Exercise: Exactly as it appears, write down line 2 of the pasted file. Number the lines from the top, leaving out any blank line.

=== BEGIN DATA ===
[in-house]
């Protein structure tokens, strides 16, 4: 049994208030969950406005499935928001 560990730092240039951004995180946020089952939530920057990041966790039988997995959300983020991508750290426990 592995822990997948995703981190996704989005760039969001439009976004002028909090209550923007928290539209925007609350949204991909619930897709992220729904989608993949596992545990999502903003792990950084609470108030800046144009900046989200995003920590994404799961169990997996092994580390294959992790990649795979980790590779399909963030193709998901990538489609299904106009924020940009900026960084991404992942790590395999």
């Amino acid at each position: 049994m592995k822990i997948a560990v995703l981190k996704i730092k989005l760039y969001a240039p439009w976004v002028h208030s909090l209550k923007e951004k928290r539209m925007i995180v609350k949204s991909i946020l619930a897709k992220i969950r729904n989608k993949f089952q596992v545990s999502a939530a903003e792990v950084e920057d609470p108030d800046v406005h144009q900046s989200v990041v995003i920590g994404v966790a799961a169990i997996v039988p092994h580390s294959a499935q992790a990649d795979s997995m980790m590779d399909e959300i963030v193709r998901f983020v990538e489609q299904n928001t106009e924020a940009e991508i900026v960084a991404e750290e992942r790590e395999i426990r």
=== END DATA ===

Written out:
């Protein structure tokens, strides 16, 4: 049994208030969950406005499935928001 560990730092240039951004995180946020089952939530920057990041966790039988997995959300983020991508750290426990 592995822990997948995703981190996704989005760039969001439009976004002028909090209550923007928290539209925007609350949204991909619930897709992220729904989608993949596992545990999502903003792990950084609470108030800046144009900046989200995003920590994404799961169990997996092994580390294959992790990649795979980790590779399909963030193709998901990538489609299904106009924020940009900026960084991404992942790590395999």